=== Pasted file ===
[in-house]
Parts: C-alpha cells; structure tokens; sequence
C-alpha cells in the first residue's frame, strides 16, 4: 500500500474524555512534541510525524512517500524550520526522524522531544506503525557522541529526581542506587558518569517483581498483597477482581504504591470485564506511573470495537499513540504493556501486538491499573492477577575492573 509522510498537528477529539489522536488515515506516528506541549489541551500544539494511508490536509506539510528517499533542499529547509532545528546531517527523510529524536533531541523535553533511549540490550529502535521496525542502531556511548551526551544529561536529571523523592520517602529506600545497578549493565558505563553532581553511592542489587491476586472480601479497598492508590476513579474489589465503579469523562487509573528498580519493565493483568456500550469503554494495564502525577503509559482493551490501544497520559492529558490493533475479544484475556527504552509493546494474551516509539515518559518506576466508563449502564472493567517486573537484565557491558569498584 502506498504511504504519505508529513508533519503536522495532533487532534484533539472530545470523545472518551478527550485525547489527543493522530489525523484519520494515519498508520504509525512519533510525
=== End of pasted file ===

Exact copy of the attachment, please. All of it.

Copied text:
[in-house]
Parts: C-alpha cells; structure tokens; sequence
C-alpha cells in the first residue's frame, strides 16, 4: 500500500474524555512534541510525524512517500524550520526522524522531544506503525557522541529526581542506587558518569517483581498483597477482581504504591470485564506511573470495537499513540504493556501486538491499573492477577575492573 509522510498537528477529539489522536488515515506516528506541549489541551500544539494511508490536509506539510528517499533542499529547509532545528546531517527523510529524536533531541523535553533511549540490550529502535521496525542502531556511548551526551544529561536529571523523592520517602529506600545497578549493565558505563553532581553511592542489587491476586472480601479497598492508590476513579474489589465503579469523562487509573528498580519493565493483568456500550469503554494495564502525577503509559482493551490501544497520559492529558490493533475479544484475556527504552509493546494474551516509539515518559518506576466508563449502564472493567517486573537484565557491558569498584 502506498504511504504519505508529513508533519503536522495532533487532534484533539472530545470523545472518551478527550485525547489527543493522530489525523484519520494515519498508520504509525512519533510525